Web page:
Cameron however, said the ultimate purpose for the SIREN Toolbox would be to reach 100% renewables by 2030.

 

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The goal is to reach 100% renewables by 2030 for WA.

 

“One hundred percent renewable! Let’s do it!” he said.

“Whilst 85 percent might be cheaper, to go 100 percent renewable is only $30 per megawatt hour more by 2030

“The debate I would like to see happen – and I think it’s worth it – is whether politicians and the community alike are willing to spend that extra money to go 100% clean?

“It can be done, but it is a critical conversation. If we start from now, we can get 100 percent by 2030.”

 

Local to worldwide

“Whilst we only apply SIREN to the South West group, it’s theoretically possible to pick up the Solomon Islands.”

The SEN Chair was hoping the SIREN Toolbox would be a revolutionary system in the way we produced energy.

Even though the system was made for WA, he was also excited to see the possibilities it can accomplish on a global scale.

 

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SIREN is possible to be implemented in other areas other than Perth.

 

“Whilst we only apply SIREN to the South West group, it’s theoretically possible to pick up the Solomon Islands,” he said.

“We can look at the Solomon Island grid and insert renewables; we can build a 100 percent renewable simulation for that country.

“So it is applicable all over the globe. We focus on Perth, because it is our home town.”

Cameron was excited to announce the launch of SIREN, which is now available for download through their website.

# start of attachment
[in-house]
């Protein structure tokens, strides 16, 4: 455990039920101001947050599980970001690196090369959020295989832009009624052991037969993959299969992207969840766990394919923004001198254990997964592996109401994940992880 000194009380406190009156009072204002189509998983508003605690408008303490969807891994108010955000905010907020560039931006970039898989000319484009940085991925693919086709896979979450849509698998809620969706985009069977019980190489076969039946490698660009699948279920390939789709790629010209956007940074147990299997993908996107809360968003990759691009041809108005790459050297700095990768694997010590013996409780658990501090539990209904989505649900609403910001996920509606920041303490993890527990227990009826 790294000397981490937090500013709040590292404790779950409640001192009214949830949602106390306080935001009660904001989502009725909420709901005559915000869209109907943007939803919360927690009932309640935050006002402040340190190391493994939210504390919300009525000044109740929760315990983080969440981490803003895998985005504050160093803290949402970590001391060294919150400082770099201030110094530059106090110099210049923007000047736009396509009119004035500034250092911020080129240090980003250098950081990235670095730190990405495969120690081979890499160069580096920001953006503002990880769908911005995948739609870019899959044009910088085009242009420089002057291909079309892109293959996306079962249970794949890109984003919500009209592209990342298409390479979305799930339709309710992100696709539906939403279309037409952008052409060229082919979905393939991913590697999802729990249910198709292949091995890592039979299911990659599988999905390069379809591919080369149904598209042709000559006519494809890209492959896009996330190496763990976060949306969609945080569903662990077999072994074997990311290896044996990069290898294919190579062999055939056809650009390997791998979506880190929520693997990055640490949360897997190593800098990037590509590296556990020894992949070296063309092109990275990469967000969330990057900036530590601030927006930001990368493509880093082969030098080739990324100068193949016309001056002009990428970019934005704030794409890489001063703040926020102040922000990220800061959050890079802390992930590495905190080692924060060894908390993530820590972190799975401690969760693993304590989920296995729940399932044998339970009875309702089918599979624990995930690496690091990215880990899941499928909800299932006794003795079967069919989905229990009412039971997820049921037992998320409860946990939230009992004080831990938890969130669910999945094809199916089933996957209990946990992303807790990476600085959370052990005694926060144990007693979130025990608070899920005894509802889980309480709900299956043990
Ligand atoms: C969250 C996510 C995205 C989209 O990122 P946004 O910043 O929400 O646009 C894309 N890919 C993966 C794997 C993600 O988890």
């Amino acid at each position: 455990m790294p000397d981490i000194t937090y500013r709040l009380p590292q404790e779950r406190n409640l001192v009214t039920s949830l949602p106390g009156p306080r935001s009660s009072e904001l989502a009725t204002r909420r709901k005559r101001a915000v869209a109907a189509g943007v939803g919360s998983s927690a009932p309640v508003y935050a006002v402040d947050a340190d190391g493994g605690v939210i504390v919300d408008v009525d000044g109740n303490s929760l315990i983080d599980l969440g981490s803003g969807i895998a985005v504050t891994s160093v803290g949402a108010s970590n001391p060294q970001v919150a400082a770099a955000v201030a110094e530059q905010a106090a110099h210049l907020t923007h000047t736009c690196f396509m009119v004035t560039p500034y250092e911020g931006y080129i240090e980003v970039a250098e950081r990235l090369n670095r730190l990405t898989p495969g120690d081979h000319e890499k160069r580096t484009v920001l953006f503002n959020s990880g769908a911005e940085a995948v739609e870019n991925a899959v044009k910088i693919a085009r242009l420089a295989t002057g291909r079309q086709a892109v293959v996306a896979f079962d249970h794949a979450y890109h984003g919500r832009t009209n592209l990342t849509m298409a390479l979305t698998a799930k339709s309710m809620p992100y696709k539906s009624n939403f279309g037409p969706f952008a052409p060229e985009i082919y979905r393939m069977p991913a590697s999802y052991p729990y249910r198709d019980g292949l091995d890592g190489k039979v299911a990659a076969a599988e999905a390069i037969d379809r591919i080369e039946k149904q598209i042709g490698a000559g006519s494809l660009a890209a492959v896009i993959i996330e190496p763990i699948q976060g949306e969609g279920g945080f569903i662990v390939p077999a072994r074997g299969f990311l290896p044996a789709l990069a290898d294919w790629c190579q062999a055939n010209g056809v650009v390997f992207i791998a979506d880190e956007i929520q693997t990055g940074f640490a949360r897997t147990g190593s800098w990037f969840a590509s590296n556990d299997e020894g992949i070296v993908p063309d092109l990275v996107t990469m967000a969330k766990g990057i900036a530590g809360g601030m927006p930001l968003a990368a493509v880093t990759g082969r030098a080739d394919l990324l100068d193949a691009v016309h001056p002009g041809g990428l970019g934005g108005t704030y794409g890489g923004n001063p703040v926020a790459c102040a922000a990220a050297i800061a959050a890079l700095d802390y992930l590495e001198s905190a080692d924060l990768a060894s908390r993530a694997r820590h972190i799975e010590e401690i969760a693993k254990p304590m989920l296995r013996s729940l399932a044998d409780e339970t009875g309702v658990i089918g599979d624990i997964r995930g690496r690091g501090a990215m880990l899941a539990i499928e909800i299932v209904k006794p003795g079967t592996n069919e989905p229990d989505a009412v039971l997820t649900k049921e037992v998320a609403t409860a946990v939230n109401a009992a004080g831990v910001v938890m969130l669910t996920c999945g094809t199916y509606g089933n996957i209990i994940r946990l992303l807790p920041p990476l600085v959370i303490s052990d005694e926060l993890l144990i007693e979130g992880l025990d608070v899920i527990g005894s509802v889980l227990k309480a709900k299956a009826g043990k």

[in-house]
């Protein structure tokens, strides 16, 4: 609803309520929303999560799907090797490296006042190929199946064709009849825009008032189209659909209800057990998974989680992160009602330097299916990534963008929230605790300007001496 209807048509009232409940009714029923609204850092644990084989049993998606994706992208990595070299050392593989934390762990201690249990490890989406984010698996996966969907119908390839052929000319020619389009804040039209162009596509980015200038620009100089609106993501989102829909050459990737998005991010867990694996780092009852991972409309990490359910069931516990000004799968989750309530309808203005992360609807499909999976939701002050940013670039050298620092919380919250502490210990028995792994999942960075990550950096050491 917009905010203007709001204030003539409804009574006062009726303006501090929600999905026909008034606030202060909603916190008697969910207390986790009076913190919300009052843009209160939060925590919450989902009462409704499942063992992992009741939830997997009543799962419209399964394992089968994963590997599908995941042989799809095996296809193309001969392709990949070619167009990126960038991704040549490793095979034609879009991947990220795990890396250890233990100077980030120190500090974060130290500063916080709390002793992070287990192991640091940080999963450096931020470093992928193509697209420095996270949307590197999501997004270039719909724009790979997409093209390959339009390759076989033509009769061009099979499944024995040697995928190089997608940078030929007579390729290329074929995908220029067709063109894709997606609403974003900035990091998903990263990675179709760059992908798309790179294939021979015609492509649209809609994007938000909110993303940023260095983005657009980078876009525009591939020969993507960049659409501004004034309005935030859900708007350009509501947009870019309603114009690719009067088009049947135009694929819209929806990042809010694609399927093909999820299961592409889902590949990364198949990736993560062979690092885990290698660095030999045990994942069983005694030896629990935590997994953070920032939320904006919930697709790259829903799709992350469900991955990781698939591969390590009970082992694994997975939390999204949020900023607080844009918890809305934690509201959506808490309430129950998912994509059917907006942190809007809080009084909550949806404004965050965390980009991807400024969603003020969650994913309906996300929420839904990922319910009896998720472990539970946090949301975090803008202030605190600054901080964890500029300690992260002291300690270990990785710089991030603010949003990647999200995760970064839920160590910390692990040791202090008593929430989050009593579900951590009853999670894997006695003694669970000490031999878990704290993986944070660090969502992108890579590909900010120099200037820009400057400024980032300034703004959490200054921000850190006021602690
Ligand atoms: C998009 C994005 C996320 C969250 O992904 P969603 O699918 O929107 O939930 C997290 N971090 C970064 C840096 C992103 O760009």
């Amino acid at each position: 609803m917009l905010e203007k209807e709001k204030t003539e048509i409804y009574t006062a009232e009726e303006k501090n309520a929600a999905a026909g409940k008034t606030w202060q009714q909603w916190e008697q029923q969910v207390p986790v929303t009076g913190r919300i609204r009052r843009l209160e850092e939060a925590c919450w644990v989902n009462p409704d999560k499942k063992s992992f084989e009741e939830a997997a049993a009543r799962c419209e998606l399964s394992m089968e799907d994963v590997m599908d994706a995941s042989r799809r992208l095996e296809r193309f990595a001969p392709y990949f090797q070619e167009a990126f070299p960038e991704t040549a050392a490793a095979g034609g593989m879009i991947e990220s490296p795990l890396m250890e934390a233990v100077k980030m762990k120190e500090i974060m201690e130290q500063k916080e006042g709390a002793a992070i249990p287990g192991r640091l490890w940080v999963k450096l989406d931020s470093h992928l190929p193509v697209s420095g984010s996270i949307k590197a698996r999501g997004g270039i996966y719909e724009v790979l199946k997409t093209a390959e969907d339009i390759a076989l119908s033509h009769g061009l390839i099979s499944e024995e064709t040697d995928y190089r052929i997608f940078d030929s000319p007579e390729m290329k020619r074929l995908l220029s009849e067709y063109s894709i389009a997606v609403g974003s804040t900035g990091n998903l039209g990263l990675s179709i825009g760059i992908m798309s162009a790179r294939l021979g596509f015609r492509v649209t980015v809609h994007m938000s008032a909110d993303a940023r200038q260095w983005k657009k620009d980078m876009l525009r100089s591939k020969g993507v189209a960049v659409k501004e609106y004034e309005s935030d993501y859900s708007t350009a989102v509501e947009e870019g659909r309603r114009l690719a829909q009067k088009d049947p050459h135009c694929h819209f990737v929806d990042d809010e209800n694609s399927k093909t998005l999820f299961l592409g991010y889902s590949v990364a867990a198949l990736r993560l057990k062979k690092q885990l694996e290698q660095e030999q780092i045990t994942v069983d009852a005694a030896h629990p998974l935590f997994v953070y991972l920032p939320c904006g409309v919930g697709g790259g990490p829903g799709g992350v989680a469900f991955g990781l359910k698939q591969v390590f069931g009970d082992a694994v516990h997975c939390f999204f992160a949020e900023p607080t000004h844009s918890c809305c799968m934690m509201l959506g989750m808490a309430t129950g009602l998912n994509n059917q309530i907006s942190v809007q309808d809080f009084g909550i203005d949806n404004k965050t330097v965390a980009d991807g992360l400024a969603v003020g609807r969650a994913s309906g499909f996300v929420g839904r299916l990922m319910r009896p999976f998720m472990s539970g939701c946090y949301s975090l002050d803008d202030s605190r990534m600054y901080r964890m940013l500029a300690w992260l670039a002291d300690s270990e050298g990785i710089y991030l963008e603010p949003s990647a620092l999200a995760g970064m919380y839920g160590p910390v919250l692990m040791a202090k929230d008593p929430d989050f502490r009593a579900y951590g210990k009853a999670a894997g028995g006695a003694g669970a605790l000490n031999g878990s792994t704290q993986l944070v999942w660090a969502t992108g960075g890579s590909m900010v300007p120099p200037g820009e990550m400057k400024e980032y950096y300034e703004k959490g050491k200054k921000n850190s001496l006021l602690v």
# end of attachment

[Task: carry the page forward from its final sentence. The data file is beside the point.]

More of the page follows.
“We want this to go out free to the public,” he said.

“So while this would be an incredible tool for business to have; being able to map a town’s network and being able to take the town off grid, we want this for anyone to use.

“We want anyone to be able to play with this tool and work out if they think they have a solution for Perth energy network.

“And if it does work, go to your politician and start talking about it.”

 

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Cameron looks forward to the outcome of SIREN.

About

Sustainable Energy Now (SEN)IMG_6906 is a non-profit organization working to raise awareness of the importance of sustainable energy within Western Australia. This former anti-nuclear group has now develop into a pro-sustainable group that looks to develop the importance of renewable energy through promoting, research, simulations, educating, and advocating. SEN Chair Cameron Power has a background in engineering and is currently active in a number of community involvement in terms of renewable energy.

To show your support please have a visit at their website and help get involved.